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    The sustainability of buildings during their life cycle could be increased by optimizing their facility management. In this sense, data-driven approaches could support the improvement of building operation and maintenance (O&M), because they can exploit collected data to provide useful correlations to assess the sustainability performance depending on the surrounding constraints. Universities are among the most relevant and largest organizations, generally hosted in multistory buildings, that could take advantage of such data to improve the sustainable goals of class occupancy and timetable. A high level of classroom occupancy is the main goal for class timetabling, and its effect on other O&M performance generally is overlooked. In the literature, class timetabling effects on university O&M, and especially on elevator maintenance tasks, have not yet been addressed in depth. Therefore this work adopted a data-driven approach to jointly optimize class scheduling and corrective maintenance actions required for elevators in university buildings. Elevator use is influenced greatly by schedule-dependent occupant movement, and thus is one of the main components of the total maintenance costs, and significantly affects safety performance. A 15-month experimental campaign on a university campus hosting as many as 7,000 occupants daily was performed to correlate occupant presence and movement with the number of corrective actions on elevators. The data-driven correlation was integrated with open-source timetabling software to assess the impact of alternative timetables (affecting occupant movement and occupancy levels) on expected maintenance needs. According to the results, the optimized timetable can reduce current elevator maintenance needs by 65%, whereas the classroom occupancy performance is reduced by only 7%, thus still leading to sustainable building use. The proposed optimization approach allows facility managers to implement a university class timetabling that achieves higher maintenance cost savings, thus moving toward more-sustainable management of building scheduling and maintenance performance in a joint manner

    A label free chemoproteomic-based platform to disclose cannabidiol molecular mechanism of action on chronic myelogenous leukemia cancer cells

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    : The discovery of the interactome of cannabidiol (CBD), a non-psychoactive cannabinoid from Cannabis sativa L., has been here performed on chronic myelogenous leukemia cancer cells, using an optimized chemo-proteomic stage, which links Drug Affinity Responsive Target Stability with Limited Proteolysis Multiple Reaction Monitoring approaches. The obtained results showed the ability of CBD to target simultaneously some potential protein partners, corroborating its well-known poly-pharmacology activity. In human chronic myelogenous leukemia K562 cancer cells, the most fascinating protein partner was identified as the 116 kDa U5 small nuclear ribonucleoprotein element called EFTUD2, which fits with the spliceosome complex. The binding mode of this oncogenic protein with CBD was clarified using mass spectrometry-based and in silico analysis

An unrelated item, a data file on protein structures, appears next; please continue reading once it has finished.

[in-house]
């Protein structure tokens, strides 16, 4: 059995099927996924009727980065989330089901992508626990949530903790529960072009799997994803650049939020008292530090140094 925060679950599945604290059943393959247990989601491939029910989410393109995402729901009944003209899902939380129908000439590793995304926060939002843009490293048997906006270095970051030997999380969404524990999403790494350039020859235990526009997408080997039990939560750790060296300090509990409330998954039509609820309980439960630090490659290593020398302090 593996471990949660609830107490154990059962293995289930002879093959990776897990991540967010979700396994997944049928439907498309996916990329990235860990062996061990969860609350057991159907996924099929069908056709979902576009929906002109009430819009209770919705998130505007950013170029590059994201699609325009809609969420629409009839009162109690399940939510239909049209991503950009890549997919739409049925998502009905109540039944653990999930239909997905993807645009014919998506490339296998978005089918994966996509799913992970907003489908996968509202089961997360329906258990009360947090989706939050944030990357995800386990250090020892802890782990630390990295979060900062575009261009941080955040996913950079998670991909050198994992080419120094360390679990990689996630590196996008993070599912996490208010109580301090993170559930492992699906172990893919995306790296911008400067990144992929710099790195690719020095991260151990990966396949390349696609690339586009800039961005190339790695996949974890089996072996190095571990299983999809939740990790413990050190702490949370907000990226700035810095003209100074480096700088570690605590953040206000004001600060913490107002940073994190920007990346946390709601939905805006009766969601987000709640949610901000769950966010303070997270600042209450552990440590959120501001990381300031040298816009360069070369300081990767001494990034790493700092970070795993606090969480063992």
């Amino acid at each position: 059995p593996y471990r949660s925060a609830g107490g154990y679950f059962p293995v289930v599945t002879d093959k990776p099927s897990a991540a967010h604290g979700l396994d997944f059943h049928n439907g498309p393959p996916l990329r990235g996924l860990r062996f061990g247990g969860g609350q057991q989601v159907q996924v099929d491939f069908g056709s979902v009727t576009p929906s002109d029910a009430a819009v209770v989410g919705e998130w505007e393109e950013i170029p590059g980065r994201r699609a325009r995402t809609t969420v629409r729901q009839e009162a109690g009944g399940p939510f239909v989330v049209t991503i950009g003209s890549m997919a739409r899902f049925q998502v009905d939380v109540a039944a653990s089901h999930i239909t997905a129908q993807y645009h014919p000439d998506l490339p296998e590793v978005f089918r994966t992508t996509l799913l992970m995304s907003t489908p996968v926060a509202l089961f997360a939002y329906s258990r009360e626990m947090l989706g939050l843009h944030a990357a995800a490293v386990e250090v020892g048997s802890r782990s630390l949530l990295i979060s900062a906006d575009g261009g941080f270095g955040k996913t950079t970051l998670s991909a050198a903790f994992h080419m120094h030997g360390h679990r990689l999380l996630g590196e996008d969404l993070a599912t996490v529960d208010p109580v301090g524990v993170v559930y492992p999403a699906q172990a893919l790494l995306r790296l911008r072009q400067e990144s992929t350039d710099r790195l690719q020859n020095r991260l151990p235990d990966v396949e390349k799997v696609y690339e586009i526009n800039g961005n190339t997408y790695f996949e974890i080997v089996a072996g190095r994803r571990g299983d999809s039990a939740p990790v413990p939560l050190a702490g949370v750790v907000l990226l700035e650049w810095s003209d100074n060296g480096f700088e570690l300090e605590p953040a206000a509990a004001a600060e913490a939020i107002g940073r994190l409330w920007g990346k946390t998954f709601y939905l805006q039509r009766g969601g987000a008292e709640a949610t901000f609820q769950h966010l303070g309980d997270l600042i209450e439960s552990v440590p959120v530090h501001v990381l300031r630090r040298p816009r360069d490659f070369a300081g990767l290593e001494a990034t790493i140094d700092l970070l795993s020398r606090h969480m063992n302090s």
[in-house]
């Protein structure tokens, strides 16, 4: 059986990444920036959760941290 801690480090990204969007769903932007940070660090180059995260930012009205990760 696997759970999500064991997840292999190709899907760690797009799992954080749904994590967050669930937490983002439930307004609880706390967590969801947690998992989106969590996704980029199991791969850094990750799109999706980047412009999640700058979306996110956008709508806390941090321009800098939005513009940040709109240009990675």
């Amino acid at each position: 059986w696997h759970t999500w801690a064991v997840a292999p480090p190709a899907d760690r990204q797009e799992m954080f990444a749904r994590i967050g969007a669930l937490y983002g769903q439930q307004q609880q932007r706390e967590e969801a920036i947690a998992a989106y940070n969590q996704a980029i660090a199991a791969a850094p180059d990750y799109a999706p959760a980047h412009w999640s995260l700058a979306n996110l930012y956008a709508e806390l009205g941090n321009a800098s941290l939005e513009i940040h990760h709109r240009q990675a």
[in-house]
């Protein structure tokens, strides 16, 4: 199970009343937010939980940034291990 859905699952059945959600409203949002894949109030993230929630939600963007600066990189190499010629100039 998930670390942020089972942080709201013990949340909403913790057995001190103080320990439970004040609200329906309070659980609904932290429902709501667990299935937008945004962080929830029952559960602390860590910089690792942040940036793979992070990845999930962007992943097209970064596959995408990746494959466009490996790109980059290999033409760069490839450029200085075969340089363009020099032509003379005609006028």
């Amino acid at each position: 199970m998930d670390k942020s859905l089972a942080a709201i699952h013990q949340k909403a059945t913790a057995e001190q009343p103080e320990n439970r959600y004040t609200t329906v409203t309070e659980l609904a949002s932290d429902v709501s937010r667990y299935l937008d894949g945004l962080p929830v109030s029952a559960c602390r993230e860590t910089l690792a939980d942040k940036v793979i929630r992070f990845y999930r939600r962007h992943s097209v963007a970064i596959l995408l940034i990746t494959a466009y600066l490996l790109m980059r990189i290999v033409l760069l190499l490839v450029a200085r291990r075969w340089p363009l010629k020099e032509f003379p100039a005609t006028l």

Combining an LNS-based approach and organizational mining for the Resource Replacement Problem

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    For companies, it is crucial to promptly react to (even short-term) lack of resources, for guaranteeing the continuity of the operations in business processes. This leads to the solution of a Resource Replacement Problem (RRP) aimed at reassigning as many activities performed by resources that are no longer available to those that are available. To this purpose, several aspects are considered simultaneously, e.g., resources skills, workloads and other domain-specific constraints. In this paper, we propose an innovative hybrid approach for solving RRP, combining mathematical optimization with organizational mining. In particular, logs of past process executions are used to model a social network of resources by organizational mining techniques. Then, a similarity measure among resources is derived and exploited along with run-time resource workload and information on activities priority to formulate an Integer Linear Programming (ILP) model for reassigning the activities of unavailable resources, minimizing the total reassignment cost. To efficiently solve RRP, a Large Neighborhood Search based matheuristic is developed. Computational experiments show that the proposed matheuristic outperforms the commercial solver used to solve the ILP model. A sensitivity analysis, on possible variations of the input parameters and on the moves of the matheuristic, concludes the work